So what children need most is a supply of tools, a supply of materials, examples to stimulate investigation, advice on how things can be best made, someone with eagle eyes and ears to oversee safe work (but without an overbearing manner), and a challenge offered for their growth (in both skill and character development). To be clear I'll put these same points as a list and address these points one by one over the next few days:
- Examples or models
- Ready advice
- Oversight for safety
- To be challenged in skill and character development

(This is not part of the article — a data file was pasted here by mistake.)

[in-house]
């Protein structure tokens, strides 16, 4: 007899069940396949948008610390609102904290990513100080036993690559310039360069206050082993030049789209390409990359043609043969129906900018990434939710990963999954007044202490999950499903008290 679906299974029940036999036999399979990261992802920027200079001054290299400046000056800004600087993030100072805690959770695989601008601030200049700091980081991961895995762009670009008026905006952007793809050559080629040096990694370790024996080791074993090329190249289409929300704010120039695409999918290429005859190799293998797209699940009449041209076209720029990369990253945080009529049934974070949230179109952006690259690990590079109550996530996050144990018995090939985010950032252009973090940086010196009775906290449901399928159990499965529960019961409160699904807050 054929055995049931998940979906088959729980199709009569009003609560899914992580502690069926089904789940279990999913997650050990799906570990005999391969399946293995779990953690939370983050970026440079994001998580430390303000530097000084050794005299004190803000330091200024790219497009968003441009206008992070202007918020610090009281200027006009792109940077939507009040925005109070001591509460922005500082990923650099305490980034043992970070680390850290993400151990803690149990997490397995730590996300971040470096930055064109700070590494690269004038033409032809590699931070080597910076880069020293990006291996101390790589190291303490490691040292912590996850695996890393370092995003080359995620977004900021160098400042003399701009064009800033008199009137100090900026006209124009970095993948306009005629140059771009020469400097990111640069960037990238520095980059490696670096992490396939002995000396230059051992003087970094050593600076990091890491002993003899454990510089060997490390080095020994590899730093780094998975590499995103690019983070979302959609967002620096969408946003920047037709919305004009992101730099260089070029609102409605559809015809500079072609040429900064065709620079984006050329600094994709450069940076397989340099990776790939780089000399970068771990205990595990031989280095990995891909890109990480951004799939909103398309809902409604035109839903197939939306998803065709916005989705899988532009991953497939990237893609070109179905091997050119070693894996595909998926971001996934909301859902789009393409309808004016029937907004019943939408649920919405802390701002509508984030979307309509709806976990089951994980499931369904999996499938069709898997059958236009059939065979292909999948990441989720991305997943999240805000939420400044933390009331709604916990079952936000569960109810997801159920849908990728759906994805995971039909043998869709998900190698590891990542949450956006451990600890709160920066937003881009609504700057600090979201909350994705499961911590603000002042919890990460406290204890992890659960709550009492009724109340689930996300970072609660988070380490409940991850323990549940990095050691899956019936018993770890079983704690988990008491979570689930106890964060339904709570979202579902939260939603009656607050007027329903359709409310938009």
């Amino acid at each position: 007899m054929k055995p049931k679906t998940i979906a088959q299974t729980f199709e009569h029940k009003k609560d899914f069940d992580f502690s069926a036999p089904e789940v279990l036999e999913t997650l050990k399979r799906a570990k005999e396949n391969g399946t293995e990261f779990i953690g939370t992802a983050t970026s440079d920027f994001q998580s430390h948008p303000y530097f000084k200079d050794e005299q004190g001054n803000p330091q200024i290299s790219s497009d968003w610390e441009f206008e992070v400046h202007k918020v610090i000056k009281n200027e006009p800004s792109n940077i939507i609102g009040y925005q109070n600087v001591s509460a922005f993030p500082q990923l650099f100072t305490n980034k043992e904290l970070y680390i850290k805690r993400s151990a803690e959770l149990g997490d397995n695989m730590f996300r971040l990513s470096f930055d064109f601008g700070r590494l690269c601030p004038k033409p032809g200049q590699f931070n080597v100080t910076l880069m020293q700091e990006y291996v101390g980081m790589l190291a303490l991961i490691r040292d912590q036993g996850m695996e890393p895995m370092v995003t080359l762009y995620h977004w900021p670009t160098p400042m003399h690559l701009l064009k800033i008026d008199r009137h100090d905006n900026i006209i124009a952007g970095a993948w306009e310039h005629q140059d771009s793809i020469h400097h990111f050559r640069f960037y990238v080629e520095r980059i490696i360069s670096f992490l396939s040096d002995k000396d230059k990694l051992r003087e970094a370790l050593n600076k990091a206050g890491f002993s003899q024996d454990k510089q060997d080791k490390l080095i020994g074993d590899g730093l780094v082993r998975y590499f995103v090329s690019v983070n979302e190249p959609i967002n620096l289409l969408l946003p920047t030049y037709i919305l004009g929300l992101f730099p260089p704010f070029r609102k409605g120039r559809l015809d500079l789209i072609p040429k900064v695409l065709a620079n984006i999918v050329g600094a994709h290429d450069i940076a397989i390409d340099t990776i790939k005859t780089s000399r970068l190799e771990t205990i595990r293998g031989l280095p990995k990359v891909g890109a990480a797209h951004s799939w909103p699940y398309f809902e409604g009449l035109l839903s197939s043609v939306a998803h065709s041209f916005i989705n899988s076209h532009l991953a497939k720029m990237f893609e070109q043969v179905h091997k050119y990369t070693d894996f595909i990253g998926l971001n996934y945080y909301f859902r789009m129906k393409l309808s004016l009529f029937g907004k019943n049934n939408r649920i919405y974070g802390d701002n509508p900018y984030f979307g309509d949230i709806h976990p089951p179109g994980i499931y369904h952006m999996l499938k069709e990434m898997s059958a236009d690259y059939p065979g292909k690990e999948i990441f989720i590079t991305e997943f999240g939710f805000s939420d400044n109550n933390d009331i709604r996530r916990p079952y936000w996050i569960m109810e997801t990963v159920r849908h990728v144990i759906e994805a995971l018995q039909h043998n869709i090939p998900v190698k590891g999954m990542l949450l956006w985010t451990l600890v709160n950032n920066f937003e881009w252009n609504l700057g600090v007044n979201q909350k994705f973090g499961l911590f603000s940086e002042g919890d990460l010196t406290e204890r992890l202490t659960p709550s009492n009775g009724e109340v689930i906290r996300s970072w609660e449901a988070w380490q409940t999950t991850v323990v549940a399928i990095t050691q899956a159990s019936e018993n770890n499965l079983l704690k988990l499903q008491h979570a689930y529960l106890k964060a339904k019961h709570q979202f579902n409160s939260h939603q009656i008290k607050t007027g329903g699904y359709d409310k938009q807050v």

- To be encouraged to reflect
As far as philosophy is concerned, there is none better than the principles of educational sloyd, which I repeat again for the umpteenth time.
- Start with the interests of the child.
- Move from the known to the unknown
- From the easy to more difficult
- From the simple to the complex and
- From the concrete to the abstract.
Yesterday I did a thorough cleaning of my wood shop (with the help of a friend, Greg), and I received my advance copies of my new book Tiny Boxes.
Make, fix, create, and suggest that others may love learning likewise.